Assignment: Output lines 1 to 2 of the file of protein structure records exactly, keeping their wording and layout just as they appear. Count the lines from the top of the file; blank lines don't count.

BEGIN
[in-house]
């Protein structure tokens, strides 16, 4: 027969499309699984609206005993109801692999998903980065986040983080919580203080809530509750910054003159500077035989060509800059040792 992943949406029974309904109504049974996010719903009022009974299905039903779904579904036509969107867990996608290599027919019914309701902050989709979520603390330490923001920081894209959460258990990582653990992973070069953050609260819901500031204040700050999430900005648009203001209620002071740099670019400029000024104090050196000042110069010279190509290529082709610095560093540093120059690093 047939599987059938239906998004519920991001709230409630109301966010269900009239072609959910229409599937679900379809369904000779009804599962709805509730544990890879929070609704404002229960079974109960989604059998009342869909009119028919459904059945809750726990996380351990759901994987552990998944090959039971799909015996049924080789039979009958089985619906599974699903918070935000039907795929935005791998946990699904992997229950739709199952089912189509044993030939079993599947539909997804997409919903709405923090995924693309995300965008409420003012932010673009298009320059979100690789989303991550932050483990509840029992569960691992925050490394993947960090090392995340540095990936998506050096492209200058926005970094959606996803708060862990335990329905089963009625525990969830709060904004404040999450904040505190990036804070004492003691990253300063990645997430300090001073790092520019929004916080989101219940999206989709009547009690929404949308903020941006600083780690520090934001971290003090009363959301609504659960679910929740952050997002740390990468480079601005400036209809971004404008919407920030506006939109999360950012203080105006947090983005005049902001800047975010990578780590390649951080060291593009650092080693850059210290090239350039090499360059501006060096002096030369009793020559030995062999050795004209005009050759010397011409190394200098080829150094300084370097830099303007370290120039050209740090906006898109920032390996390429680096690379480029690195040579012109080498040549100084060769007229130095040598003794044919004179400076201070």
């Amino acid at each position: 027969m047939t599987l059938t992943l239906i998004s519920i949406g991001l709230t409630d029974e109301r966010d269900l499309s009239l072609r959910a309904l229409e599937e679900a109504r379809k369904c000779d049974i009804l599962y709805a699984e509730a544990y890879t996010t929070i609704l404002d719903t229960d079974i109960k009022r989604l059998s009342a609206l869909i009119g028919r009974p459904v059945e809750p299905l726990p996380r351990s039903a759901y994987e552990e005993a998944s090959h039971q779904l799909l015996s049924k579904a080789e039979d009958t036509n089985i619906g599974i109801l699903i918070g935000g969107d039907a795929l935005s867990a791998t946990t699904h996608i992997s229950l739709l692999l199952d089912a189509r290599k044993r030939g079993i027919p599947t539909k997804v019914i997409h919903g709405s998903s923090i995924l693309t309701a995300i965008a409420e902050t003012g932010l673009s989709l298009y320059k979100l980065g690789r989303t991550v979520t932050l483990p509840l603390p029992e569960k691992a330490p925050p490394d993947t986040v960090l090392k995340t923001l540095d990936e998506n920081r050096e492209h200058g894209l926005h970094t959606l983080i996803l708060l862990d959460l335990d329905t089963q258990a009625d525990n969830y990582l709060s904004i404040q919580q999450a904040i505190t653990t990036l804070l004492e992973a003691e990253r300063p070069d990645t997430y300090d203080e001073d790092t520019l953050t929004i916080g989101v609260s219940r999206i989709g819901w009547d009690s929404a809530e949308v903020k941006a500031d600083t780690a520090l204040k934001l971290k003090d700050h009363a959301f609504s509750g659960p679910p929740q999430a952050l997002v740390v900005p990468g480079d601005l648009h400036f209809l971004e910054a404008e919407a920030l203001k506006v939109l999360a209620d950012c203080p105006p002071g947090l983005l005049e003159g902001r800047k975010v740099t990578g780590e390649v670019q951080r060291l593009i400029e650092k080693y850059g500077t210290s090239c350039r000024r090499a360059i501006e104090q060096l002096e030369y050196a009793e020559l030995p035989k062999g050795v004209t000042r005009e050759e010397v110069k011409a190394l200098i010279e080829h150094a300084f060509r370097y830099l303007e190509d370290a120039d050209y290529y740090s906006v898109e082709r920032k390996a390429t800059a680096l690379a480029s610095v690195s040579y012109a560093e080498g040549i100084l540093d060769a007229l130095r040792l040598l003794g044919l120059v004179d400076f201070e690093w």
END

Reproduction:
[in-house]
């Protein structure tokens, strides 16, 4: 027969499309699984609206005993109801692999998903980065986040983080919580203080809530509750910054003159500077035989060509800059040792 992943949406029974309904109504049974996010719903009022009974299905039903779904579904036509969107867990996608290599027919019914309701902050989709979520603390330490923001920081894209959460258990990582653990992973070069953050609260819901500031204040700050999430900005648009203001209620002071740099670019400029000024104090050196000042110069010279190509290529082709610095560093540093120059690093 047939599987059938239906998004519920991001709230409630109301966010269900009239072609959910229409599937679900379809369904000779009804599962709805509730544990890879929070609704404002229960079974109960989604059998009342869909009119028919459904059945809750726990996380351990759901994987552990998944090959039971799909015996049924080789039979009958089985619906599974699903918070935000039907795929935005791998946990699904992997229950739709199952089912189509044993030939079993599947539909997804997409919903709405923090995924693309995300965008409420003012932010673009298009320059979100690789989303991550932050483990509840029992569960691992925050490394993947960090090392995340540095990936998506050096492209200058926005970094959606996803708060862990335990329905089963009625525990969830709060904004404040999450904040505190990036804070004492003691990253300063990645997430300090001073790092520019929004916080989101219940999206989709009547009690929404949308903020941006600083780690520090934001971290003090009363959301609504659960679910929740952050997002740390990468480079601005400036209809971004404008919407920030506006939109999360950012203080105006947090983005005049902001800047975010990578780590390649951080060291593009650092080693850059210290090239350039090499360059501006060096002096030369009793020559030995062999050795004209005009050759010397011409190394200098080829150094300084370097830099303007370290120039050209740090906006898109920032390996390429680096690379480029690195040579012109080498040549100084060769007229130095040598003794044919004179400076201070």